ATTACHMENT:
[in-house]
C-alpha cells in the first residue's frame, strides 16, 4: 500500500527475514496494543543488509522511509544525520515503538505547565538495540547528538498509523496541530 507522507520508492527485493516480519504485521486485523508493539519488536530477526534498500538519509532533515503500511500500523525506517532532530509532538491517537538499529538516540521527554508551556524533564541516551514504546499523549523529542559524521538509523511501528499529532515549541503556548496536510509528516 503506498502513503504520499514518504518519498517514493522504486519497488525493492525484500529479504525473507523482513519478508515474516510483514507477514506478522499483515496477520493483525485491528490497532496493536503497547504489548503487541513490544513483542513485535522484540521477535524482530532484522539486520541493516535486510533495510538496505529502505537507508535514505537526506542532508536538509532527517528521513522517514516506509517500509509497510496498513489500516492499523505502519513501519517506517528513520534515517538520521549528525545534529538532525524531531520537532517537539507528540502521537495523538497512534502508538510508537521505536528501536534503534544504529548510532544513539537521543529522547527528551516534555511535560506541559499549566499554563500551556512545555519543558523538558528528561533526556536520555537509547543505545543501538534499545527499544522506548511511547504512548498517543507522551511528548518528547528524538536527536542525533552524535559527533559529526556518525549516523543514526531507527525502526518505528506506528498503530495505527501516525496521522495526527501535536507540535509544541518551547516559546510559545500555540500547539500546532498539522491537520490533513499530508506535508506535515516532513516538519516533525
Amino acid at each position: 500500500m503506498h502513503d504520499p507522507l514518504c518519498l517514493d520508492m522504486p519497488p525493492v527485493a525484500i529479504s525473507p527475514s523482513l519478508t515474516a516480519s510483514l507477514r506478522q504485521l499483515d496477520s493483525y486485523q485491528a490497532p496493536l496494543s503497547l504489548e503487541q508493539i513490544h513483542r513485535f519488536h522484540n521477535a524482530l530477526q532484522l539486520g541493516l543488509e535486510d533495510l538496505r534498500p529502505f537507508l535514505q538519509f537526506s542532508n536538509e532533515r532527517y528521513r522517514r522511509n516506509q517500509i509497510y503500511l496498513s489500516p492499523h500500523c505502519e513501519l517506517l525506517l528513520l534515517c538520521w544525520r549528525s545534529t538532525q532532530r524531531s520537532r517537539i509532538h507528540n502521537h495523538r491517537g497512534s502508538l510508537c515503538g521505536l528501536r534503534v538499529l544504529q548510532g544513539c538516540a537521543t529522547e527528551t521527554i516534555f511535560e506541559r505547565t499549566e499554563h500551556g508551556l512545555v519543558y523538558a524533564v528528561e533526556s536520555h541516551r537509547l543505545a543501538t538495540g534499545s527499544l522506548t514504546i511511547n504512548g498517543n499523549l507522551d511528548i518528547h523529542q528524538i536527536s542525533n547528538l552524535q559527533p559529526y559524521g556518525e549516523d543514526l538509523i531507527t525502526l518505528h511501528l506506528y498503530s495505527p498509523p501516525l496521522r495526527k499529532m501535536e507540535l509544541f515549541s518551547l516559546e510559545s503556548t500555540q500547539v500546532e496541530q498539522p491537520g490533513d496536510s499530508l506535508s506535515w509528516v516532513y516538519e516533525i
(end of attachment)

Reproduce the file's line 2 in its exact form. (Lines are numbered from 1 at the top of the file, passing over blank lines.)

C-alpha cells in the first residue's frame, strides 16, 4: 500500500527475514496494543543488509522511509544525520515503538505547565538495540547528538498509523496541530 507522507520508492527485493516480519504485521486485523508493539519488536530477526534498500538519509532533515503500511500500523525506517532532530509532538491517537538499529538516540521527554508551556524533564541516551514504546499523549523529542559524521538509523511501528499529532515549541503556548496536510509528516 503506498502513503504520499514518504518519498517514493522504486519497488525493492525484500529479504525473507523482513519478508515474516510483514507477514506478522499483515496477520493483525485491528490497532496493536503497547504489548503487541513490544513483542513485535522484540521477535524482530532484522539486520541493516535486510533495510538496505529502505537507508535514505537526506542532508536538509532527517528521513522517514516506509517500509509497510496498513489500516492499523505502519513501519517506517528513520534515517538520521549528525545534529538532525524531531520537532517537539507528540502521537495523538497512534502508538510508537521505536528501536534503534544504529548510532544513539537521543529522547527528551516534555511535560506541559499549566499554563500551556512545555519543558523538558528528561533526556536520555537509547543505545543501538534499545527499544522506548511511547504512548498517543507522551511528548518528547528524538536527536542525533552524535559527533559529526556518525549516523543514526531507527525502526518505528506506528498503530495505527501516525496521522495526527501535536507540535509544541518551547516559546510559545500555540500547539500546532498539522491537520490533513499530508506535508506535515516532513516538519516533525